Dykstra says the department is pleased with the feedback it received, and collecting input over the summer was not an issue from their perspective. “The engagement phase of the review was launched on June 6 and workers, businesses, labour groups, safety and industry organizations filled out our online questionnaire and provided written comments through our website,”
The tight timelines and rapid progress have left many wondering about the necessity and urgency of the review. Currently, Alberta’s workers’ compensation system has the second-highest maximum compensable earnings in Canada, and pays out net earnings higher than the average gross wage in the province. So while the government has been clear that the review is necessary after more than 15 years without one, industry experts are uncertain of why action is being taken now.
“We can’t point to what’s changed in 15 years, and why the review needs to be done now,” says Gibson. “The merit and principles of the WCB haven’t changed – and those were set about a century ago. We’re fortunate to have a very good workers’ compensation system in Alberta, with very high benefits at a very affordable rate.”
In addition, employers have indicated that their experiences with the WCB’s current offering have, for the most part, been positive. “In the past, when we’ve been audited by the WCB, I’ve given constructive feedback on the process and, in my experience, they’ve always been receptive to it,” says Smith. “Now, as a part of this review, it’s a collaborative approach to evaluate and clarify the roles of workers, employers and the WCB.”
Though the purpose behind the call for the review and its tight timeline is somewhat unclear, one thing is certain: the review will provide constructive feedback and analysis of the current compensation offerings and governance.
“The WCB is working well, but of course in any system, there’s always room for improvement,” says Smith. “It doesn’t need an overhaul … but there are always tweaks that can be made to help things run smoother.”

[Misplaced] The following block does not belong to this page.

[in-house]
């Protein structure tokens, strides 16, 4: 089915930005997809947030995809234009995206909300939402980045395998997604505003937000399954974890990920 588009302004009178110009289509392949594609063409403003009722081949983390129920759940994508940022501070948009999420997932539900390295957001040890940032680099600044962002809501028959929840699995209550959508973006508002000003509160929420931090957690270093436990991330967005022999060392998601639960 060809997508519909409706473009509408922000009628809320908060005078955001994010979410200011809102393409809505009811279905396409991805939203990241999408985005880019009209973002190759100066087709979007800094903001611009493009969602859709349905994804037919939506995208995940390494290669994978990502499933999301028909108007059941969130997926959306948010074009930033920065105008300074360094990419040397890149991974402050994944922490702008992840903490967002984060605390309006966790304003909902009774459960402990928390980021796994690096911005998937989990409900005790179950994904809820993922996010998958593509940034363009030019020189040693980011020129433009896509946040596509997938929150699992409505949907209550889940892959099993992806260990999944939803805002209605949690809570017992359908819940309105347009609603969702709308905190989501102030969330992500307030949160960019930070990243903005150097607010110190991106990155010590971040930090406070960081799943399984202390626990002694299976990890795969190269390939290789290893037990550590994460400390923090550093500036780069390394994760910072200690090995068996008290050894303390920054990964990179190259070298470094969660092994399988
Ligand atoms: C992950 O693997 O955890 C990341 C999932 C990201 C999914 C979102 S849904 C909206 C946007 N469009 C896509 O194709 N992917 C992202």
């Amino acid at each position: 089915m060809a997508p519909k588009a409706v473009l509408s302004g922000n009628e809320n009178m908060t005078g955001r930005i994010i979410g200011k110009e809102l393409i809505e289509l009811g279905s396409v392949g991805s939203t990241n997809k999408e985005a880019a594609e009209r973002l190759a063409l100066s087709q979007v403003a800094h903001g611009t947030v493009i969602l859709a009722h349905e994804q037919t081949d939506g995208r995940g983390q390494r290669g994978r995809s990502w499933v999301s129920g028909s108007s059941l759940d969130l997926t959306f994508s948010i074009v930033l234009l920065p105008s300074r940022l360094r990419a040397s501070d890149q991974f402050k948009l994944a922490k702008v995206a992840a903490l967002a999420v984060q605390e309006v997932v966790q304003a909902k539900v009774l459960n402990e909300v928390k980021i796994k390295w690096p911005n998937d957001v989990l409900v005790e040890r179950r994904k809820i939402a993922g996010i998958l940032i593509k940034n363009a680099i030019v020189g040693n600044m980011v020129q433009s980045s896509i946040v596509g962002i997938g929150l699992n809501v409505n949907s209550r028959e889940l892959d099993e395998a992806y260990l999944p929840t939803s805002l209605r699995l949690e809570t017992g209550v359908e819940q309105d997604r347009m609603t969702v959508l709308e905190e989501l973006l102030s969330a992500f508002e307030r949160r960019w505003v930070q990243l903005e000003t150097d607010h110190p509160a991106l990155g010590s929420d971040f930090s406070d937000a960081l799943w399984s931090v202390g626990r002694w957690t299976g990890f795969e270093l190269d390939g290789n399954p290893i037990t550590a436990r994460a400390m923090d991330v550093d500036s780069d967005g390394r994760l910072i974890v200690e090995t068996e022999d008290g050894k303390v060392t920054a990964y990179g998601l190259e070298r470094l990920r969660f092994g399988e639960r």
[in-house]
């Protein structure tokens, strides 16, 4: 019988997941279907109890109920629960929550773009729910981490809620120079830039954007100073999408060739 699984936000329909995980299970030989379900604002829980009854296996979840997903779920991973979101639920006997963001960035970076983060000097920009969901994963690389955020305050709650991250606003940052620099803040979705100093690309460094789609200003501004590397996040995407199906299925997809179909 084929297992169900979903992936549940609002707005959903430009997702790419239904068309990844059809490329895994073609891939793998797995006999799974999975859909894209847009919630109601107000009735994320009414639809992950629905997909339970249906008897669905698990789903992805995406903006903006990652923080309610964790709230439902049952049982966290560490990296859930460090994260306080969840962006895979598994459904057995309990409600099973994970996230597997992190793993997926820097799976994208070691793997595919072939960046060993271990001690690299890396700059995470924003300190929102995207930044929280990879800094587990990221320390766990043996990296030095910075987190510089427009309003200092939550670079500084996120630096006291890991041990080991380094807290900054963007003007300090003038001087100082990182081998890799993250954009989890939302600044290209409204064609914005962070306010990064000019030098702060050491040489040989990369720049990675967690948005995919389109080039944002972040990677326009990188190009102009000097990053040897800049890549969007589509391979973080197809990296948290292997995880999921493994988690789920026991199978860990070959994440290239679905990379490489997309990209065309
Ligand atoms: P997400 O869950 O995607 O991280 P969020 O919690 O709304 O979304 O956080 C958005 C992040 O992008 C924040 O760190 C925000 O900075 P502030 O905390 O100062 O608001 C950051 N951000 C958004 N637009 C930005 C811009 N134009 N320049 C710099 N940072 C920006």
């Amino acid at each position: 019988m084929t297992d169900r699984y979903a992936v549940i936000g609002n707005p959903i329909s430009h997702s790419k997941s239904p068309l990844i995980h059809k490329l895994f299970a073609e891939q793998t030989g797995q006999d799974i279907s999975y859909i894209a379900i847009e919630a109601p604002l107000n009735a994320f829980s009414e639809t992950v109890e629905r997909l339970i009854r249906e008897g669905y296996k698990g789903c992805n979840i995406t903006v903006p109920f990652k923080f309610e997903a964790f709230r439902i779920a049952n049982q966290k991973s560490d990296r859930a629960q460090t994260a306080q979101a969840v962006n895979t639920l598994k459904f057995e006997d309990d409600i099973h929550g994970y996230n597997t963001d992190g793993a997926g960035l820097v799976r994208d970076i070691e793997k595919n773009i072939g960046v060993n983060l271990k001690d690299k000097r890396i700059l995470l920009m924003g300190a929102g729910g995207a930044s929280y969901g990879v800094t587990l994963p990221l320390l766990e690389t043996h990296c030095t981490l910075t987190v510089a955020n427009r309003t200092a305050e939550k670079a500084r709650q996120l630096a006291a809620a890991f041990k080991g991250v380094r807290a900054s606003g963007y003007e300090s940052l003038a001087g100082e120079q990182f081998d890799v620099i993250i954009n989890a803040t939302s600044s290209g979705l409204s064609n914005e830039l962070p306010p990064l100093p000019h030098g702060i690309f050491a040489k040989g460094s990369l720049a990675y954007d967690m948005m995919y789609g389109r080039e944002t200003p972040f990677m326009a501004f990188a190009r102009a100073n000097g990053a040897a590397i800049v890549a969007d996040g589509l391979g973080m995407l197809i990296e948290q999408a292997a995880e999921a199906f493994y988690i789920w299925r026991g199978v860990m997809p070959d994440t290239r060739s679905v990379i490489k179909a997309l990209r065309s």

Current statistics indicate that the existing system is indeed working well. For injured workers who make use of WCB vocational services, the target is to enable them to return to earning at least 75 per cent of their pre-accident earnings. As it is running right now, the WCB in Alberta is able to meet this target in most cases. “Currently, we have more than 80 per cent of our injured workers who use those vocational services able to achieve that target,” says Gibson.
Dykstra says the WCB review is part of the NDP government’s commitment to review all provincial agencies, boards and commissions. “This is a comprehensive review of all parts of the WCB system, including governance, administration and legislation. Our work with our key stakeholder groups will help determine what changes should be made,” he says.
In particular, the government noted that the panel will examine the WCB’s governance to ensure that the system is offering efficient and transparent services that meet the needs of workers, employers and community stakeholders. It may also examine the WCB’s funding policies, looking for efficiencies that could create cost savings and jobs.
– Matt Dykstra, press secretary
for Alberta Labour Minister Christina Gray
“Currently, we’re very pleased that we have a fully funded workers’ compensation system,” says Gibson. “In Alberta, we have a policy to be in what’s called the Green Zone, which is between 114 and 128 per cent fully funded. And in fact, our WCB has been operating at about 135 per cent funded. So the WCB is in excess of being fully funded, and in excess of even its own funding policy. What that means is that there are employer dollars tied up in the investment portfolio of the WCB that could be utilized to grow businesses and employ more Albertans.”
Dykstra says this aspect will definitely continue to be part of the review, but it’s all part of a bigger picture. “The panel’s priority is to ensure the workers’ compensation system maintains the right balance between injured workers and employers,” he says. “Cost efficiencies may come out of the review but the main priority is to ensure the system is providing fair compensation and meaningful rehabilitation.”
Though the review may have caused some short-term stress as employers, employees and industry associations strived to gather and submit their input, the goal to create a stronger workers’ compensation system for all Albertans remains clear. “Hopefully, the outcome of this review will serve to create and build a favourable system for both workers and employers,” says Smith.
For more information on the WCB review process and the impact it may have on your business, and to get involved, visit alberta.ca/wcb-review.